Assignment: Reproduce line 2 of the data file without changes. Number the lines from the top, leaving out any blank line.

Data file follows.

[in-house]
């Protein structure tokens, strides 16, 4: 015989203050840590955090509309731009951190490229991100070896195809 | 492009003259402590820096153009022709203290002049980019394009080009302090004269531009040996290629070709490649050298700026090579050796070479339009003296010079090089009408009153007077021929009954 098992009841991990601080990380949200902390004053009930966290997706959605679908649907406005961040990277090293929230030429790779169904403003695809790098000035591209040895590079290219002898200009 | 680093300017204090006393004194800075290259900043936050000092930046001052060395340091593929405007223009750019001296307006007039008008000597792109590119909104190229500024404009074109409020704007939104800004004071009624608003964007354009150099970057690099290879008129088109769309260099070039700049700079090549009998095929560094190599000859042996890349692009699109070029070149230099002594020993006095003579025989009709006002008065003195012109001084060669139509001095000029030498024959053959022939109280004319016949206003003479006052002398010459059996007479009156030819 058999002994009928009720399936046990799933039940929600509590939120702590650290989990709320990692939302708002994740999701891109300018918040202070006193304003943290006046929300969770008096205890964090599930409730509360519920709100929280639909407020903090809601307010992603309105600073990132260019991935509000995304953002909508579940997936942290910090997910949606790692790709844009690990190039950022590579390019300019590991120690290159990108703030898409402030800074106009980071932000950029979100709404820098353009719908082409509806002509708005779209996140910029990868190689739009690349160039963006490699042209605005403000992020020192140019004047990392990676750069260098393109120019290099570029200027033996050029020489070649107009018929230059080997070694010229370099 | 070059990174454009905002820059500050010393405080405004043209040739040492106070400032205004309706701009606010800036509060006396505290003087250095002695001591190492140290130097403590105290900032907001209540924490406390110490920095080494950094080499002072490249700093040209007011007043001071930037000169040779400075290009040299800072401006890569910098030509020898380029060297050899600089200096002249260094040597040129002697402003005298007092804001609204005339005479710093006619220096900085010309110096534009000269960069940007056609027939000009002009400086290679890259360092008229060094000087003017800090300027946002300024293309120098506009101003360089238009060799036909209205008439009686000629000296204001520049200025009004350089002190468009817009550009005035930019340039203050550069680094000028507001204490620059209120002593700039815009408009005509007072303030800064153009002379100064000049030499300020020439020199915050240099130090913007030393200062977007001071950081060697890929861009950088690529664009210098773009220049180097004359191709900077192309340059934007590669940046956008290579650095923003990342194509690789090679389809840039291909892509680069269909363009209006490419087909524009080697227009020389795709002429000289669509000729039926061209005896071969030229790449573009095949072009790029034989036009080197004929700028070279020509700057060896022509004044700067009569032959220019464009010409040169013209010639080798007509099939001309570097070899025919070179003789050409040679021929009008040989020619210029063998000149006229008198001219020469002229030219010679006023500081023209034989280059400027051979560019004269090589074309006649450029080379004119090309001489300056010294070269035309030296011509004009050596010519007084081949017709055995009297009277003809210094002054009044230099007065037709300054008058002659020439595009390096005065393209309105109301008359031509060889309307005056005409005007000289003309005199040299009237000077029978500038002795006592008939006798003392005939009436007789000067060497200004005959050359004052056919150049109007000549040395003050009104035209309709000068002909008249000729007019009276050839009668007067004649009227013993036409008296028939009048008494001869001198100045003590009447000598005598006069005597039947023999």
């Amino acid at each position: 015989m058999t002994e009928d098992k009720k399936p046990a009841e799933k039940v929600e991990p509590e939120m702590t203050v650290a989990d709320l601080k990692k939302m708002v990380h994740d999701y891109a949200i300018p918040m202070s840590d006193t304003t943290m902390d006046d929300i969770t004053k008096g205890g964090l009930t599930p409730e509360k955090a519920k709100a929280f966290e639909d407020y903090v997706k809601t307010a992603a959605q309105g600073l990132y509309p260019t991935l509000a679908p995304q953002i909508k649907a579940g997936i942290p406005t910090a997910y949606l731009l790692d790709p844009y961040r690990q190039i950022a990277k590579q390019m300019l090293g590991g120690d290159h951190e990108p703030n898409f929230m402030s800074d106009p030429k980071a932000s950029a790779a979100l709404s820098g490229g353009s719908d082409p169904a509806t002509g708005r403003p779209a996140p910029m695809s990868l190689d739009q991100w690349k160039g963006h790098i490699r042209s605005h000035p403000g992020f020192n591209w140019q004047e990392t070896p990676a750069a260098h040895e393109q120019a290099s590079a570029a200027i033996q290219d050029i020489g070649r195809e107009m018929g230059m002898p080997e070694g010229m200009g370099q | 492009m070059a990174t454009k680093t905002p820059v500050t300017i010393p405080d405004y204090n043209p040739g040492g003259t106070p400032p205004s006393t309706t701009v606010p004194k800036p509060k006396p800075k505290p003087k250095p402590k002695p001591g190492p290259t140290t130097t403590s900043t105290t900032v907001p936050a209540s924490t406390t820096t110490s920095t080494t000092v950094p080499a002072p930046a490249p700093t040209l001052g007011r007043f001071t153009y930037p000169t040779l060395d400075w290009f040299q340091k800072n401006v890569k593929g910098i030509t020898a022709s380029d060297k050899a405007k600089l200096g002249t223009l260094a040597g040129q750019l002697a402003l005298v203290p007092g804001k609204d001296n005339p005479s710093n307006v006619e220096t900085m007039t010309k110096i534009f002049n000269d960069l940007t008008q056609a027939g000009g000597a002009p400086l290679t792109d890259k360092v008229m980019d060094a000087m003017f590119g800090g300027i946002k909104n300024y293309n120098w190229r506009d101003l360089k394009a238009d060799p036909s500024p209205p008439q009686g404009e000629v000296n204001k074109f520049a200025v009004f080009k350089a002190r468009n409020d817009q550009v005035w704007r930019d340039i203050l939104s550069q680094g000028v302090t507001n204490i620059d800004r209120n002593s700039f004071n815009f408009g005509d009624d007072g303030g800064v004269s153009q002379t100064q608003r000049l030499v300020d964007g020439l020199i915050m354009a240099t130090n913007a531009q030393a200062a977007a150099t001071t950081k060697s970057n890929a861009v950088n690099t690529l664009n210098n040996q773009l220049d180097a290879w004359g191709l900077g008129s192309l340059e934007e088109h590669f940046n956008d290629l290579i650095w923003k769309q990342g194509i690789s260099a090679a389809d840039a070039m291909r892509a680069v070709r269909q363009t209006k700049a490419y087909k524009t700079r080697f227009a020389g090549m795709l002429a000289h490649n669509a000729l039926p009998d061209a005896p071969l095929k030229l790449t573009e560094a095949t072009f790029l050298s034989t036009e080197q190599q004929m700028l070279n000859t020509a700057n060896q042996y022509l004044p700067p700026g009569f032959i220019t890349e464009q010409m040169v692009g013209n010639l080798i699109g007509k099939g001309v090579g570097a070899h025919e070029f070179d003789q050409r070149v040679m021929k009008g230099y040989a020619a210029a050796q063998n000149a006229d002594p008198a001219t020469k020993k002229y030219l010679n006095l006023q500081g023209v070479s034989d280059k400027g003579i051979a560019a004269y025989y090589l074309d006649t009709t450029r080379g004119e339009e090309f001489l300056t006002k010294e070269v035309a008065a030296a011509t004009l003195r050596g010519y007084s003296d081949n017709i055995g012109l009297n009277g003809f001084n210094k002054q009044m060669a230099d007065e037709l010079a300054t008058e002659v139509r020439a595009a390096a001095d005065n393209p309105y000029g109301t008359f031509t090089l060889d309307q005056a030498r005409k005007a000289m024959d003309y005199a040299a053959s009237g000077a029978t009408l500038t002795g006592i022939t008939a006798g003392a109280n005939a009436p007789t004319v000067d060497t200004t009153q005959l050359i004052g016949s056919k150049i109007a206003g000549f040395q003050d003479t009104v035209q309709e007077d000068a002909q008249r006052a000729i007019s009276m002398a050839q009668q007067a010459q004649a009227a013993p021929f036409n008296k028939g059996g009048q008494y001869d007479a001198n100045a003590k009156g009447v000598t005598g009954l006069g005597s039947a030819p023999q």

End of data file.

């Protein structure tokens, strides 16, 4: 015989203050840590955090509309731009951190490229991100070896195809 | 492009003259402590820096153009022709203290002049980019394009080009302090004269531009040996290629070709490649050298700026090579050796070479339009003296010079090089009408009153007077021929009954 098992009841991990601080990380949200902390004053009930966290997706959605679908649907406005961040990277090293929230030429790779169904403003695809790098000035591209040895590079290219002898200009 | 680093300017204090006393004194800075290259900043936050000092930046001052060395340091593929405007223009750019001296307006007039008008000597792109590119909104190229500024404009074109409020704007939104800004004071009624608003964007354009150099970057690099290879008129088109769309260099070039700049700079090549009998095929560094190599000859042996890349692009699109070029070149230099002594020993006095003579025989009709006002008065003195012109001084060669139509001095000029030498024959053959022939109280004319016949206003003479006052002398010459059996007479009156030819 058999002994009928009720399936046990799933039940929600509590939120702590650290989990709320990692939302708002994740999701891109300018918040202070006193304003943290006046929300969770008096205890964090599930409730509360519920709100929280639909407020903090809601307010992603309105600073990132260019991935509000995304953002909508579940997936942290910090997910949606790692790709844009690990190039950022590579390019300019590991120690290159990108703030898409402030800074106009980071932000950029979100709404820098353009719908082409509806002509708005779209996140910029990868190689739009690349160039963006490699042209605005403000992020020192140019004047990392990676750069260098393109120019290099570029200027033996050029020489070649107009018929230059080997070694010229370099 | 070059990174454009905002820059500050010393405080405004043209040739040492106070400032205004309706701009606010800036509060006396505290003087250095002695001591190492140290130097403590105290900032907001209540924490406390110490920095080494950094080499002072490249700093040209007011007043001071930037000169040779400075290009040299800072401006890569910098030509020898380029060297050899600089200096002249260094040597040129002697402003005298007092804001609204005339005479710093006619220096900085010309110096534009000269960069940007056609027939000009002009400086290679890259360092008229060094000087003017800090300027946002300024293309120098506009101003360089238009060799036909209205008439009686000629000296204001520049200025009004350089002190468009817009550009005035930019340039203050550069680094000028507001204490620059209120002593700039815009408009005509007072303030800064153009002379100064000049030499300020020439020199915050240099130090913007030393200062977007001071950081060697890929861009950088690529664009210098773009220049180097004359191709900077192309340059934007590669940046956008290579650095923003990342194509690789090679389809840039291909892509680069269909363009209006490419087909524009080697227009020389795709002429000289669509000729039926061209005896071969030229790449573009095949072009790029034989036009080197004929700028070279020509700057060896022509004044700067009569032959220019464009010409040169013209010639080798007509099939001309570097070899025919070179003789050409040679021929009008040989020619210029063998000149006229008198001219020469002229030219010679006023500081023209034989280059400027051979560019004269090589074309006649450029080379004119090309001489300056010294070269035309030296011509004009050596010519007084081949017709055995009297009277003809210094002054009044230099007065037709300054008058002659020439595009390096005065393209309105109301008359031509060889309307005056005409005007000289003309005199040299009237000077029978500038002795006592008939006798003392005939009436007789000067060497200004005959050359004052056919150049109007000549040395003050009104035209309709000068002909008249000729007019009276050839009668007067004649009227013993036409008296028939009048008494001869001198100045003590009447000598005598006069005597039947023999």